More recently, TACIR and the state comptroller pointed out that the BEP does not fund the actual number of teachers required for state-mandated class sizes. As a result, the total cost of approximately 11,000 Tennessee teachers is covered exclusively by local taxpayers, with no state funding. The General Assembly’s own BEP Review Committee, which provides lawmakers with a list of funding deficiencies every year, identified another problem this year: The average teacher salary in Tennessee is $55,630, but the BEP provides only $48,330 per teacher, resulting in a $7,300 gap in state funding per teacher. This means local taxpayers not only cover the cost of an additional 11,000 teachers outside the BEP, but also the $7,300 shortage in funding per teacher already included in the BEP.

Technology, nurses, counselors and social workers

The BEP Review Committee also pointed out that the state has failed to provide enough funding for adequate technology and for the appropriate number of nurses, counselors and social workers to run Tennessee’s schools. Although the governor touted a proposed $250 million for student mental health services, none of this money is going to Tennessee’s schools. It will go into the state’s reserves, where state lawmakers have already socked away a staggering $7.5 billion, according to the state’s latest Comprehensive Annual Financial Report. Earnings from these new reserves could be appropriated starting next year for mental health services. However, even though Lee has expressed concern about the mental health of students who missed in-person classes this year, none of this money will be used to provide mental health counseling to students during the upcoming school year.

So how much does all of this cost local taxpayers? Tennessee’s population is about 6.6 million. If you divide $1.7 billion (TACIR’s estimate of the state’s underfunding) by 6.6 million, that’s $257 for every Tennessean, simply because lawmakers refuse to fully fund Tennessee schools.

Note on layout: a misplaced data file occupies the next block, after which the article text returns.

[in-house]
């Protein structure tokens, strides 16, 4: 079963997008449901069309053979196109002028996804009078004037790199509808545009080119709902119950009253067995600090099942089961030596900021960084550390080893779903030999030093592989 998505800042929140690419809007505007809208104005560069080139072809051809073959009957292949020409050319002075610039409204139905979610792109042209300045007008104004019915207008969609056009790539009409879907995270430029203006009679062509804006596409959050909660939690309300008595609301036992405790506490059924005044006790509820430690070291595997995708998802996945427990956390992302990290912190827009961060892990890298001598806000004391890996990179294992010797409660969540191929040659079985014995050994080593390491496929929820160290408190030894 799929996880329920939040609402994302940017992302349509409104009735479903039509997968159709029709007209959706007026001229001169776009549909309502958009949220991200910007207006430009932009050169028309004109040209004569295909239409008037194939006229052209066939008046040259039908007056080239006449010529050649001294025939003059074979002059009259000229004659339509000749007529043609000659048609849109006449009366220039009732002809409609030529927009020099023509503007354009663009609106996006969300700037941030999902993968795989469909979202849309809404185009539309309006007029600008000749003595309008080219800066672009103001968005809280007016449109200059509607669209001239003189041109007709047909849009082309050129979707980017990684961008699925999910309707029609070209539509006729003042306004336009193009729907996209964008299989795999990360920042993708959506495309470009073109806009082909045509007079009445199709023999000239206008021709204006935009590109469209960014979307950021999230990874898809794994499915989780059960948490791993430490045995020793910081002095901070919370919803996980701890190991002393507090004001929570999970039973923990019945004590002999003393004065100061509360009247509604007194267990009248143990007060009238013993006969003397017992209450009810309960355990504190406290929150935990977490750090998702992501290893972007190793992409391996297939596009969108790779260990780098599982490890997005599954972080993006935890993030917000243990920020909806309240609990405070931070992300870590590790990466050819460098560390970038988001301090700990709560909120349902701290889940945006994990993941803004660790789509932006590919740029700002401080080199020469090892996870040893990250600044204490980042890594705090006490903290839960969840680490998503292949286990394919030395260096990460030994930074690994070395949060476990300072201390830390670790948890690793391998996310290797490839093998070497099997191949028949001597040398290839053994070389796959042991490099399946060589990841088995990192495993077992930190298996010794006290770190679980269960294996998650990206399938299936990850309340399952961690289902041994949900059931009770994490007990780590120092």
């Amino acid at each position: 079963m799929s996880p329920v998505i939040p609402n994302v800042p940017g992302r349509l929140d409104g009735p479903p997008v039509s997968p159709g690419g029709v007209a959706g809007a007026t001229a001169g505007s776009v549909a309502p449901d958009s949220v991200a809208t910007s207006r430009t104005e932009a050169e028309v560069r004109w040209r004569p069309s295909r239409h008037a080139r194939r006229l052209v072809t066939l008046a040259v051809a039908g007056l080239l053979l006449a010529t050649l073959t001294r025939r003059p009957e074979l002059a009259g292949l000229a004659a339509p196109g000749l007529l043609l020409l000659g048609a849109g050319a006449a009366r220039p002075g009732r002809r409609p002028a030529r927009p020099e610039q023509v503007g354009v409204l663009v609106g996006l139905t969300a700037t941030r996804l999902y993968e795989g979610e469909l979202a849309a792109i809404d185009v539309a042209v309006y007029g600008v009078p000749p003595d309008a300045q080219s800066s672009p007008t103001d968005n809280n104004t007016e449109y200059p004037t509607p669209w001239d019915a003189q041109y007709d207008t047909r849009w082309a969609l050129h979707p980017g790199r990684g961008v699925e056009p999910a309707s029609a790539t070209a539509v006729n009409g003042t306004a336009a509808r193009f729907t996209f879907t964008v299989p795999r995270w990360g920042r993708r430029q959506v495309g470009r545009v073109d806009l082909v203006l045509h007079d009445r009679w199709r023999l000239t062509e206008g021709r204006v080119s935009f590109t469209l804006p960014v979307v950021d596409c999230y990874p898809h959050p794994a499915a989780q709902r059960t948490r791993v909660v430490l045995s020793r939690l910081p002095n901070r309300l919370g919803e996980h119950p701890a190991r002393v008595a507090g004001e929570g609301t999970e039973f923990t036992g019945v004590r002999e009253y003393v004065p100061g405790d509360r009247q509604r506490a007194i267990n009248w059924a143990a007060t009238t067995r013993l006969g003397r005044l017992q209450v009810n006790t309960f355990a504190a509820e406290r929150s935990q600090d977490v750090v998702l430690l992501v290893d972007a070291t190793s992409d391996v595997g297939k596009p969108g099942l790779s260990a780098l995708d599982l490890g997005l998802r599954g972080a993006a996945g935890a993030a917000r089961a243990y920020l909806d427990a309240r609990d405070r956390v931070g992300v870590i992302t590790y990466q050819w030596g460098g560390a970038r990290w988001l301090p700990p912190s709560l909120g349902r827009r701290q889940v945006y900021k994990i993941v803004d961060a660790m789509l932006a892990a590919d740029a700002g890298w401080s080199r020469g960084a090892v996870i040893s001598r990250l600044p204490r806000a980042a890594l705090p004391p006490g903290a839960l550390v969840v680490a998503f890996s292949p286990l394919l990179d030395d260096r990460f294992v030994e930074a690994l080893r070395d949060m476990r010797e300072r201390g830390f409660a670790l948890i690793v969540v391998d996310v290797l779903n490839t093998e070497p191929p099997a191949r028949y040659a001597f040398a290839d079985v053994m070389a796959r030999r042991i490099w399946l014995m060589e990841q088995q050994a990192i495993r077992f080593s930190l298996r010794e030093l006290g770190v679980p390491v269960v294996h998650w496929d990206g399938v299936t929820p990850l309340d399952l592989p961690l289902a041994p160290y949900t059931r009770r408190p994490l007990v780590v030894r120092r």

According to the U.S. Census Bureau, the median property tax bill in Tennessee is $1,190. For a family of four, all but $162 of that median property tax bill is a result of the state of Tennessee not funding its share of K-12 education and requiring local taxpayers to pay more.

Inform your legislators that “fully funding the BEP” doesn’t mean fully funding public education in Tennessee. Not even close. With ample funding available in the state’s coffers to fully fund schools, local taxpayers should not be left holding the bag.

Signed by Pastors for Tennessee Children and the Tennessee Public Education Coalition.

Knoxville: Candace Bannister, Tanya T. Coats, Travis Donoho, Dave Gorman, Dr. Robert Kronick, Caroline Mann, Lance McCold, Jennifer Owen, Jane Skinner

Nashville: Keri Cannon, Amy Frogge, Mary Holden, Jami Oakley, Rev. David Kidd, Jill Speering

Franklin: Patty Daniel, Brad Fiscus, Dr. Tammy Lipsey

Dickson: Larry Proffitt

Memphis: Jerri Green, Stephanie Love, Peg Watkins

Montgomery County: Rosa Ponce

Tipton County: Lee-Ann Nolan

Johnson City: Paula Treece

Scott County: Steven Rogers

Kingsport: Susan Lodal, Juanita Mitchell

Chattanooga: Rev. Laura Becker, Rev. Dr. William Terry Ladd III

Hendersonville: Andy Spears

Germantown: Terri Harris